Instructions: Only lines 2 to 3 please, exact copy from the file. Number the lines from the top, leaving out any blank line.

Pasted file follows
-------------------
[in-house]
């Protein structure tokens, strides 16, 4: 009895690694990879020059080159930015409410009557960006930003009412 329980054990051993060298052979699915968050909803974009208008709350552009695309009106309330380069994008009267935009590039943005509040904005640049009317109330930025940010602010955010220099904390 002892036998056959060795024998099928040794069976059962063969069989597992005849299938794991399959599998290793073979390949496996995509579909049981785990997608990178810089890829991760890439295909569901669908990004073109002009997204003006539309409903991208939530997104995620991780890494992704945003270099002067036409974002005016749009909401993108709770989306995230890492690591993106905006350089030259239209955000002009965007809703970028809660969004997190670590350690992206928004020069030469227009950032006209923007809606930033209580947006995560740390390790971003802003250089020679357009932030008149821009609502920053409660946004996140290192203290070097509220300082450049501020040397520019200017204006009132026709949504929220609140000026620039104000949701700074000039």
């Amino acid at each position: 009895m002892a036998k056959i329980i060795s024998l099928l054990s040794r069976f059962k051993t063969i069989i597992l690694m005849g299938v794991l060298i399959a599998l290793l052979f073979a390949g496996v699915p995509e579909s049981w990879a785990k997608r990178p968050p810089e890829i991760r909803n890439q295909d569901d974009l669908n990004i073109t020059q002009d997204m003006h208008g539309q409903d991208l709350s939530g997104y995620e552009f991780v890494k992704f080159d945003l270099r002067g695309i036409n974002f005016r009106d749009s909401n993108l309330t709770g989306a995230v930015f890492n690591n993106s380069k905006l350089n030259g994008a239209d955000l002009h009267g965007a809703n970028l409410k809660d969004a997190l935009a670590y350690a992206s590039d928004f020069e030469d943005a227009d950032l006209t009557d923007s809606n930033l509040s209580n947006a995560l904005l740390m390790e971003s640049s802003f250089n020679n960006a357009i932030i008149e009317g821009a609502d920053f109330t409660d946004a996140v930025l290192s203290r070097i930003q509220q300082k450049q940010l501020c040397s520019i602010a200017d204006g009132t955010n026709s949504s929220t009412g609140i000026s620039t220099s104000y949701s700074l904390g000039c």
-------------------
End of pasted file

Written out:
């Protein structure tokens, strides 16, 4: 009895690694990879020059080159930015409410009557960006930003009412 329980054990051993060298052979699915968050909803974009208008709350552009695309009106309330380069994008009267935009590039943005509040904005640049009317109330930025940010602010955010220099904390 002892036998056959060795024998099928040794069976059962063969069989597992005849299938794991399959599998290793073979390949496996995509579909049981785990997608990178810089890829991760890439295909569901669908990004073109002009997204003006539309409903991208939530997104995620991780890494992704945003270099002067036409974002005016749009909401993108709770989306995230890492690591993106905006350089030259239209955000002009965007809703970028809660969004997190670590350690992206928004020069030469227009950032006209923007809606930033209580947006995560740390390790971003802003250089020679357009932030008149821009609502920053409660946004996140290192203290070097509220300082450049501020040397520019200017204006009132026709949504929220609140000026620039104000949701700074000039």
């Amino acid at each position: 009895m002892a036998k056959i329980i060795s024998l099928l054990s040794r069976f059962k051993t063969i069989i597992l690694m005849g299938v794991l060298i399959a599998l290793l052979f073979a390949g496996v699915p995509e579909s049981w990879a785990k997608r990178p968050p810089e890829i991760r909803n890439q295909d569901d974009l669908n990004i073109t020059q002009d997204m003006h208008g539309q409903d991208l709350s939530g997104y995620e552009f991780v890494k992704f080159d945003l270099r002067g695309i036409n974002f005016r009106d749009s909401n993108l309330t709770g989306a995230v930015f890492n690591n993106s380069k905006l350089n030259g994008a239209d955000l002009h009267g965007a809703n970028l409410k809660d969004a997190l935009a670590y350690a992206s590039d928004f020069e030469d943005a227009d950032l006209t009557d923007s809606n930033l509040s209580n947006a995560l904005l740390m390790e971003s640049s802003f250089n020679n960006a357009i932030i008149e009317g821009a609502d920053f109330t409660d946004a996140v930025l290192s203290r070097i930003q509220q300082k450049q940010l501020c040397s520019i602010a200017d204006g009132t955010n026709s949504s929220t009412g609140i000026s620039t220099s104000y949701s700074l904390g000039c």